Tarawa and Makin are captured.

24 November 1943:
20 miles SW of Butaritari Island. I-175 arrives off Makin. At dawn, she is spotted by USS NEW MEXICO (BB-40) with her SG radar, but dives in time.

With the islands secured, the American forces begin their retirement. CarDiv 24 and USS NEW MEXICO (BB-40) are steaming at 15 knots. At 0505, LISCOME BAY's flight crews begin to prepare their planes for dawn launchings.

At 0510, LtCdr Tabata fires four torpedoes at the carrier. A lookout spots a torpedo and shouts a warning, but it is too late. One torpedo hits the carrier on the starboard side abaft the after engine room. It detonates the bomb storage magazine and the stern of the carrier disintegrates. NEW MEXICO a mile away, is showered with metal fragments and body parts. Two other torpedoes miss CORAL SEA (CVE-57)(future USS ANZIO).

At 0533, LISCOME BAY lists to starboard and sinks, carrying down Admiral Mullinix, her Commanding Officer Captain I. D. Wiltsie, 53 officers and 591 men. 272 of her crew are rescued by USS FRANKS (DD-554) and other destroyers.

Twenty-three of LISCOME BAY's planes are also lost but five Grumman F4F "Wildcats" manage to land on the new USS LEXINGTON (CV-16) and the new YORKTOWN (CV-10).

At 0524, USS KIMBERLY (DD-521) makes a sound contact and attacks it with depth charges at 0534.

26 November 1943:
At 1601, USN codebreakers intercept a message from the CO of I-175 that reads: "Action Summary. At 0135 on 25th in position 3-00 N., 172-20 E. sighted 1 carrier, 1 cruiser (may have been DD) and 1 destroyer headed north. At 0210 attacked carrier and hit her with 3 type 95 torpedoes. Pretty certain she was sunk. For next 6 hours underwent depth charge attack by 2 destroyers. 34 depth charges were dropped of which 6 were close ones."

At 1701, USN codebreakers intercept another message from the CO of I-175 that reads: "Addition to action summary. Today's depth charging resulted in increased ---- and considerable ----- while submerged. Cannot go deep."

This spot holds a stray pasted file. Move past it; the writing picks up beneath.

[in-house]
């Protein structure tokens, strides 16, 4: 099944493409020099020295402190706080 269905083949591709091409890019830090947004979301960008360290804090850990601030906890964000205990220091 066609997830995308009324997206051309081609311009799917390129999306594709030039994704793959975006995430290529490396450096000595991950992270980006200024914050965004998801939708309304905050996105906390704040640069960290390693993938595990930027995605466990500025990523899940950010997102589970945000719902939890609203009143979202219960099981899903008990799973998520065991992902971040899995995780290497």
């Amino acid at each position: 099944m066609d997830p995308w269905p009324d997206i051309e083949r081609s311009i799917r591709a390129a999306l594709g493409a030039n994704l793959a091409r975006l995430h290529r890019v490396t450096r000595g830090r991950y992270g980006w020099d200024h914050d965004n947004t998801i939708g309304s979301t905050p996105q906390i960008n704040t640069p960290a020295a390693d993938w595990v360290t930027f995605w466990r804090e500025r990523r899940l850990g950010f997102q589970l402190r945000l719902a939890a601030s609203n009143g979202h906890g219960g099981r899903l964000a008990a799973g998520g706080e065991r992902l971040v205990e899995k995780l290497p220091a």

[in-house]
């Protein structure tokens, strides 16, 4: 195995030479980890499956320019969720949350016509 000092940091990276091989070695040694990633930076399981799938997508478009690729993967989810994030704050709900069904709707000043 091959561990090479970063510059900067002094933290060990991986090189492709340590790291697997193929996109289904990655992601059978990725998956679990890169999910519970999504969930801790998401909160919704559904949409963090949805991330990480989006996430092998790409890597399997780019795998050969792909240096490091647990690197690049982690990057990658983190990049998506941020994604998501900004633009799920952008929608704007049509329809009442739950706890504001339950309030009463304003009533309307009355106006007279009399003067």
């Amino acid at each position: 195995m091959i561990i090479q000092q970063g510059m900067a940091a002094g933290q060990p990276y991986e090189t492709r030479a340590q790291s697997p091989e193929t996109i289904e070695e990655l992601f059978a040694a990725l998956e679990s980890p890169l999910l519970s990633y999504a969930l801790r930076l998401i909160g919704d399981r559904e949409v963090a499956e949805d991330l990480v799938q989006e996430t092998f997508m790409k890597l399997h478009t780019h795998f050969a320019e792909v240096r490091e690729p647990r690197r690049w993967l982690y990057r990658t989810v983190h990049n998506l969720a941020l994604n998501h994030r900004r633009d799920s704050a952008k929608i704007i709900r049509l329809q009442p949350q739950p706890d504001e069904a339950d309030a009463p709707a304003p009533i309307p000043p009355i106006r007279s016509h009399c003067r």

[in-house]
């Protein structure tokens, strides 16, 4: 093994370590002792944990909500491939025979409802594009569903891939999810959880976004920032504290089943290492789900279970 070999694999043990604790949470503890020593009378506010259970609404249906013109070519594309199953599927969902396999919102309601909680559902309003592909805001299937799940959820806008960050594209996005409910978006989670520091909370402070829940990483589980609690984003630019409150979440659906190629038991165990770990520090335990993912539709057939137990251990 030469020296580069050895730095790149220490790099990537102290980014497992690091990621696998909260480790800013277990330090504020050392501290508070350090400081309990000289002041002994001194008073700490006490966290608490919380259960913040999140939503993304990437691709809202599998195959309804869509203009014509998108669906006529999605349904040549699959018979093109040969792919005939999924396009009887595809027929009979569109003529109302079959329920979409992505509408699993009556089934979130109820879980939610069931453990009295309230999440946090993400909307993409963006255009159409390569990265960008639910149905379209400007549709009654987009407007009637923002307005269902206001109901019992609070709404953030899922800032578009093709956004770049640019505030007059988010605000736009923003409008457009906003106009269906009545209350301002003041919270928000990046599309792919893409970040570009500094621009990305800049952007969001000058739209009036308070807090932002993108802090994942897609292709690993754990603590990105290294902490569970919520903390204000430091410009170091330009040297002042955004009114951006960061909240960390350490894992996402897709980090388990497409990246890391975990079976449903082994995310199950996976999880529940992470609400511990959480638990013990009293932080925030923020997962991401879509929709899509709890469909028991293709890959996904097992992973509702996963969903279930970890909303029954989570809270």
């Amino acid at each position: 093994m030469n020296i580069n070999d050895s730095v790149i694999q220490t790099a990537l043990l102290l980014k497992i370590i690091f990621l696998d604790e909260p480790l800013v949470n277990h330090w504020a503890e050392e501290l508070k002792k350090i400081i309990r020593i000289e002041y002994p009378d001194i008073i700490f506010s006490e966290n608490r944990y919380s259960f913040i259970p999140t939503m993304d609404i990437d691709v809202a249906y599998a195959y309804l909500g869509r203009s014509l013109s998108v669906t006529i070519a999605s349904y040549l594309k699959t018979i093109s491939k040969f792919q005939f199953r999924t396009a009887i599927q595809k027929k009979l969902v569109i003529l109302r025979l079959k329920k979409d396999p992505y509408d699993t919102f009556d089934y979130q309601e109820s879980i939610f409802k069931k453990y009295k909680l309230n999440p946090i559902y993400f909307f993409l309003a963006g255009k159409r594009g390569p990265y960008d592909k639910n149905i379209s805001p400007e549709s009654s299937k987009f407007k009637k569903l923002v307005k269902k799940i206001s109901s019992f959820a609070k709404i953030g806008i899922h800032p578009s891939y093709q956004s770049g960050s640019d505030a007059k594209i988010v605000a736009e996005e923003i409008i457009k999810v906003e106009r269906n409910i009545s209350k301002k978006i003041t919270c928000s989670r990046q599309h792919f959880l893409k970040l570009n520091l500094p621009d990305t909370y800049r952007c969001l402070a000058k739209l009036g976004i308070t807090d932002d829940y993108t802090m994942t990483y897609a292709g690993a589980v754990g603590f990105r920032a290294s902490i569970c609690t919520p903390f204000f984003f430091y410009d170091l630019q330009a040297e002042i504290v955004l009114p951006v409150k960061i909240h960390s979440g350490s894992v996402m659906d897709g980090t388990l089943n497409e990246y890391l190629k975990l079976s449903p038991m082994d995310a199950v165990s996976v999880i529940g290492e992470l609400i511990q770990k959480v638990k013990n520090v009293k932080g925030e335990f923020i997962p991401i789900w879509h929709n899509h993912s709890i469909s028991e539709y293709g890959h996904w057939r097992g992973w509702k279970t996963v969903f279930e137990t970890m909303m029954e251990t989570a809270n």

27 November 1943:
I-175 arrives at Kwajalein to refuel.

28 November 1943:
Departs Kwajalein.

1 December 1943:
Arrives at Truk.

23 December 1943:
Truk. HEIAN MARU transfers torpedoes to I-175.

30 December 1943:
Truk. HEIAN MARU transfers torpedoes to I-175.

31 December 1943:
Truk. HEIAN MARU transfers distilled water to I-175 and stores to RO-37.

8 January 1944:
LtCdr Tabata receives a personal citation from Vice Admiral Takagi.

10 January 1944:
Truk. HEIAN MARU transfers stores to I-175.

27 January 1944:
I-175 departs Truk for an area NE of the Marshall Islands with ComSubDiv 12, Captain (Rear Admiral, posthumously) Kobayashi Hitoshi (48) aboard.

31 January 1944: American Operation "Flintlock" - The Invasion of the Marshall Islands:
Vice Admiral (later Admiral) Marc A. Mitscher's Task Force 58 lands the 4th Marine Division and the Army's 7 th Infantry Division that capture the Kwajalein, Roi-Namur and Majuro atolls.

That day, I-175 and RO-39 are ordered to proceed to Wotje in the Marshall Islands at flank speed. [2]

3 February 1944:
E of Wotje. I-175 reconnoiters Wotje Atoll. At 2203, she is picked up on USS NEW JERSEY's (BB-61) radar at a range of 21 miles. Cdr E. S. Karpe's CHARRETTE (DD-581) is ordered to detach from the screen and investigate the contact. At 10,300 yards the contact disappears from radar.

4 February 1944:
CHARRETTE acquires a target on her sonar. At 0003, Cdr Karpe drops a salvo of eight depth charges, but then loses contact. LtCdr D. S. Crocker's FAIR (DE-35) is ordered to assist CHARRETTE. At 0040, FAIR attacks with 7.2-inch ahead-thrown Mark 10 "Hedgehog" projector charges. Four explosions are heard and felt that sink the submarine - probably I-175 - at 06-48N, 168-08E. [3]

26 March 1944:
Presumed lost with all 100 hands in the Kwajalein area.

10 July 1944:
Removed from the Navy List.


Authors' Notes:
[1] Mt. Niitaka, located in Formosa (now Taiwan), was then the highest point in the Japanese Empire.

[2] On 31 January 1944, LtCdr Teramoto Iwao was appointed to became the new CO of I-175 following her return.

[3] Most Japanese sources identify the submarine destroyed by CHARETTE as RO-39 and suggest that I-175 was sunk by USS NICHOLAS (DD-449) on 17 February NW of the Marshalls, at 10-34N, 173-31E.

Special thanks for help in preparing this TROM go to Dr. Higuchi Tatsuhiro of Japan and Steve Eckhardt of Australia. Bob Hackett and Sander Kingsepp.